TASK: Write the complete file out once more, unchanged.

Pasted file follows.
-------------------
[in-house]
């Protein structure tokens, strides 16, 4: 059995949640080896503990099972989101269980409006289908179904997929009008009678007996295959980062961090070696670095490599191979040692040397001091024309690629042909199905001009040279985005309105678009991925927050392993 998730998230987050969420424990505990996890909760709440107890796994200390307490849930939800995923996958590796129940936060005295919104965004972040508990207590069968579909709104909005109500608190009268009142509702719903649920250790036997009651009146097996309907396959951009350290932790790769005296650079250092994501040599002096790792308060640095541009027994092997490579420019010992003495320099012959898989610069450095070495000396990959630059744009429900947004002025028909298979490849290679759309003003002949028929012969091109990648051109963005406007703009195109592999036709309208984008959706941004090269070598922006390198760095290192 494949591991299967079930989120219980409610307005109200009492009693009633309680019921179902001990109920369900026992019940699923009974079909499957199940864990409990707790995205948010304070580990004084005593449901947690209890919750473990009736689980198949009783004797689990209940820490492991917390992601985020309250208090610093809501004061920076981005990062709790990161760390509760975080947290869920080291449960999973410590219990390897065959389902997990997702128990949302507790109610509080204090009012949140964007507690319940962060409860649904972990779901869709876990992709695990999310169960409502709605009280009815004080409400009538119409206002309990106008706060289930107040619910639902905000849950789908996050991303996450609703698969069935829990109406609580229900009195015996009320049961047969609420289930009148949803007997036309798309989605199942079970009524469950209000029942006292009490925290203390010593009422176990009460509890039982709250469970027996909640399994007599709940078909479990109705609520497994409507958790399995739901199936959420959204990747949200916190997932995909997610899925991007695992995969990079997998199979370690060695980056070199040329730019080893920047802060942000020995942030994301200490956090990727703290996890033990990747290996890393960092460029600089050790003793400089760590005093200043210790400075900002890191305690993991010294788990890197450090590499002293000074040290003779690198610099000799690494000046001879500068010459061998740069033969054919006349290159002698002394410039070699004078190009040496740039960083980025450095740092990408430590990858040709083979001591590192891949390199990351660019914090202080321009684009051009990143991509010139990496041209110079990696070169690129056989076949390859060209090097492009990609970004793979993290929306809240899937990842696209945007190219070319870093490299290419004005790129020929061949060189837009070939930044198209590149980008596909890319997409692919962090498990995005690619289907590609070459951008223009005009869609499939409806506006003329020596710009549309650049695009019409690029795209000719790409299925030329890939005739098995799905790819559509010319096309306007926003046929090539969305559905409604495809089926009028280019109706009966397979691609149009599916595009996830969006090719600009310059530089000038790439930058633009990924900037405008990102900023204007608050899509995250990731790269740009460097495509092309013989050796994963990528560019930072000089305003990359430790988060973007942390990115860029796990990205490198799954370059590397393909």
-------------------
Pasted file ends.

[in-house]
């Protein structure tokens, strides 16, 4: 059995949640080896503990099972989101269980409006289908179904997929009008009678007996295959980062961090070696670095490599191979040692040397001091024309690629042909199905001009040279985005309105678009991925927050392993 998730998230987050969420424990505990996890909760709440107890796994200390307490849930939800995923996958590796129940936060005295919104965004972040508990207590069968579909709104909005109500608190009268009142509702719903649920250790036997009651009146097996309907396959951009350290932790790769005296650079250092994501040599002096790792308060640095541009027994092997490579420019010992003495320099012959898989610069450095070495000396990959630059744009429900947004002025028909298979490849290679759309003003002949028929012969091109990648051109963005406007703009195109592999036709309208984008959706941004090269070598922006390198760095290192 494949591991299967079930989120219980409610307005109200009492009693009633309680019921179902001990109920369900026992019940699923009974079909499957199940864990409990707790995205948010304070580990004084005593449901947690209890919750473990009736689980198949009783004797689990209940820490492991917390992601985020309250208090610093809501004061920076981005990062709790990161760390509760975080947290869920080291449960999973410590219990390897065959389902997990997702128990949302507790109610509080204090009012949140964007507690319940962060409860649904972990779901869709876990992709695990999310169960409502709605009280009815004080409400009538119409206002309990106008706060289930107040619910639902905000849950789908996050991303996450609703698969069935829990109406609580229900009195015996009320049961047969609420289930009148949803007997036309798309989605199942079970009524469950209000029942006292009490925290203390010593009422176990009460509890039982709250469970027996909640399994007599709940078909479990109705609520497994409507958790399995739901199936959420959204990747949200916190997932995909997610899925991007695992995969990079997998199979370690060695980056070199040329730019080893920047802060942000020995942030994301200490956090990727703290996890033990990747290996890393960092460029600089050790003793400089760590005093200043210790400075900002890191305690993991010294788990890197450090590499002293000074040290003779690198610099000799690494000046001879500068010459061998740069033969054919006349290159002698002394410039070699004078190009040496740039960083980025450095740092990408430590990858040709083979001591590192891949390199990351660019914090202080321009684009051009990143991509010139990496041209110079990696070169690129056989076949390859060209090097492009990609970004793979993290929306809240899937990842696209945007190219070319870093490299290419004005790129020929061949060189837009070939930044198209590149980008596909890319997409692919962090498990995005690619289907590609070459951008223009005009869609499939409806506006003329020596710009549309650049695009019409690029795209000719790409299925030329890939005739098995799905790819559509010319096309306007926003046929090539969305559905409604495809089926009028280019109706009966397979691609149009599916595009996830969006090719600009310059530089000038790439930058633009990924900037405008990102900023204007608050899509995250990731790269740009460097495509092309013989050796994963990528560019930072000089305003990359430790988060973007942390990115860029796990990205490198799954370059590397393909």